HIV is prevalent, as are most major sexually transmitted diseases. The CDC in the US listed Guinea-Bissau as a groundswell point for new HIV infections.
Depending on the length and purpose of your stay, also consider vaccinations for typhoid fever, hepatitis B, rabies, meningitis and tuberculosis.
If bitten by a dog, cat, monkey or bat - seek a doctor as fast as possible, no matter if you've been vaccinated or not. Everybody needs post-exposure rabies prophylaxis - but if vaccinated beforehand, you'll need less vaccines. Rabies can be prevented with vaccines and immunoglubulin, but once the symptoms present, there is no cure and about 100% die.
Always use a condom when having sexual relations with new partners.
Make sure you drink only bottled/filtered water.
Muslims are mostly tolerant of others in this country, if your presence is considered to be temporary. There are a few radicalised mosques in the country, so it is advised that you do not venture into these areas. The Christian minority is tolerated, but under constant surveillance by Guinea-Bissau activists and Government officials.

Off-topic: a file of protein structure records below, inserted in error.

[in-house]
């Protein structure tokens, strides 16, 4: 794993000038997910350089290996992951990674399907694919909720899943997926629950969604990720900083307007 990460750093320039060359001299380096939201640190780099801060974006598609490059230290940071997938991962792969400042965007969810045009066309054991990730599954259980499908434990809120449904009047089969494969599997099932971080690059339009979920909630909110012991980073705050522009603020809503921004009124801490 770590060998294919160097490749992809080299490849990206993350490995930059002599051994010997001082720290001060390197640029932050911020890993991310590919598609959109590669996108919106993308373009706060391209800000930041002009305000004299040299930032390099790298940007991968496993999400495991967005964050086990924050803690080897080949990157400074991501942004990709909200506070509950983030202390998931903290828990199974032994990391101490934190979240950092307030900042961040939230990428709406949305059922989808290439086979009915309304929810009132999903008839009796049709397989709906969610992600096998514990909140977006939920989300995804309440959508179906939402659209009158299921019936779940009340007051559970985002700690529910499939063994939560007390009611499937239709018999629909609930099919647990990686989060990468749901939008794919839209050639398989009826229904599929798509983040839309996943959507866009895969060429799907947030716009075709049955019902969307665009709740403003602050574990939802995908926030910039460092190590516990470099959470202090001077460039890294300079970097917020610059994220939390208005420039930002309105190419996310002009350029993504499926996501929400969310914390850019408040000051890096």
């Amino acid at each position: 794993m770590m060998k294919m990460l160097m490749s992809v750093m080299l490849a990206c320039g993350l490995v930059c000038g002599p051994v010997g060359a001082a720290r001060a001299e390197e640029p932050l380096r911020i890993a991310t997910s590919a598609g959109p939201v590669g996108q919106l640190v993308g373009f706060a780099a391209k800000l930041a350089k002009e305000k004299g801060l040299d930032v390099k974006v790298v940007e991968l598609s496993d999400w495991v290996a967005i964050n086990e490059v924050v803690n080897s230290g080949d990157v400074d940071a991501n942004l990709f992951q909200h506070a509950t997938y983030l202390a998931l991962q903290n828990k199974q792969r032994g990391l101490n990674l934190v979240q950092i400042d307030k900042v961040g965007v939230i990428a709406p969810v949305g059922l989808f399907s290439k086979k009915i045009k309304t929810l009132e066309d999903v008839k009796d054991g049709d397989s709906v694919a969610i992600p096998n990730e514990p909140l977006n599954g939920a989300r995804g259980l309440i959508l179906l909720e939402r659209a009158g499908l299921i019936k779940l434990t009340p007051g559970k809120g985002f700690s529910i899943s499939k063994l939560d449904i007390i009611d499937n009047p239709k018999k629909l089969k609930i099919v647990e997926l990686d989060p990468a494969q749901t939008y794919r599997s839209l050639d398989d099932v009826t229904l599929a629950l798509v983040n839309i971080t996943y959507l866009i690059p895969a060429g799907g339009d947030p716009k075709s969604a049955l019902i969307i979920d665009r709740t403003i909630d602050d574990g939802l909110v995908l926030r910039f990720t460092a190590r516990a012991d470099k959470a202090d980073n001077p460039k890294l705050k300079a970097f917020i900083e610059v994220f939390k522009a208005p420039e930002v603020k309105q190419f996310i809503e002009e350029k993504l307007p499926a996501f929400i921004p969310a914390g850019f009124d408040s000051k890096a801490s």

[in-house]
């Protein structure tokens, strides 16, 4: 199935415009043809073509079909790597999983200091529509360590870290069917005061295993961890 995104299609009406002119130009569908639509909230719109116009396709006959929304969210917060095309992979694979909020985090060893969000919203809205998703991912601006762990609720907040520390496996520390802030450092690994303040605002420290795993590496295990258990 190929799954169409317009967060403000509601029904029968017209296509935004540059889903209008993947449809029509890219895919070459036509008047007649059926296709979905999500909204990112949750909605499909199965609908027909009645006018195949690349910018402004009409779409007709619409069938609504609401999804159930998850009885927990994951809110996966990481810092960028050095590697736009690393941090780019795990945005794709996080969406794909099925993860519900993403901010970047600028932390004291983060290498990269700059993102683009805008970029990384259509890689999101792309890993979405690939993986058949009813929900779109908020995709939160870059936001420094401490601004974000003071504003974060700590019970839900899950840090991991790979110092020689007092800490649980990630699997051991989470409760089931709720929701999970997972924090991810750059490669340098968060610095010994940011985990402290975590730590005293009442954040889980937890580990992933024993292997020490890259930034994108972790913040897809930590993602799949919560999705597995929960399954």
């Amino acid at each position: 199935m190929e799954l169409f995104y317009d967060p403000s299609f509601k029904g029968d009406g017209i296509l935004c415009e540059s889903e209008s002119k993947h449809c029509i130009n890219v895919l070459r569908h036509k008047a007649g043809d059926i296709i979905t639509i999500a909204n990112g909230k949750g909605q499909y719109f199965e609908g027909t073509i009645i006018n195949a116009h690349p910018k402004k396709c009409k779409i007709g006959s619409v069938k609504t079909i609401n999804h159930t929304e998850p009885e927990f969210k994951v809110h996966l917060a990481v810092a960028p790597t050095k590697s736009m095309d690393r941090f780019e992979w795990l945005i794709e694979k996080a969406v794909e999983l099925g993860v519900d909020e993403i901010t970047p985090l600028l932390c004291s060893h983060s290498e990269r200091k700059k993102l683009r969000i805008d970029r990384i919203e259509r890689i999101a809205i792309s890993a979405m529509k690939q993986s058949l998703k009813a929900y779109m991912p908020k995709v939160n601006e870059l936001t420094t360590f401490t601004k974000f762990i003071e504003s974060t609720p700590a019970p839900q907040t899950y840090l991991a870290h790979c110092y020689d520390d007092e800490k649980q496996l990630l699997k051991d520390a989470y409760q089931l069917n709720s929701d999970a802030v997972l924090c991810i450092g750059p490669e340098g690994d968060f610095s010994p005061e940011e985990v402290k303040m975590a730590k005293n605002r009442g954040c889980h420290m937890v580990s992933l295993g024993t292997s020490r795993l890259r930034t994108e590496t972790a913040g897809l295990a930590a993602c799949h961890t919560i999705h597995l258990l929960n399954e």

Some people (especially children) will ask you to take their photo, while others will get upset if you take photos - always ask in advance, if taking close-ups. Avoid taking photos of military installations without asking, though sometimes you'll be allowed to.
There are numerous internet cafés in the center of Bissau, but ask around, more of them are hard to spot from outside. Other options are Lenox or go wireless in Restaurant Phoenicia or hotel Bissau Palace.
There are three mobile companies in Guinea Bissau all with prepaid mobile cards, that can be bought all over. It's easy to call abroad or other mobiles of the same company, but can be hard to call from one company to another (e.g. MTN->Guinétel).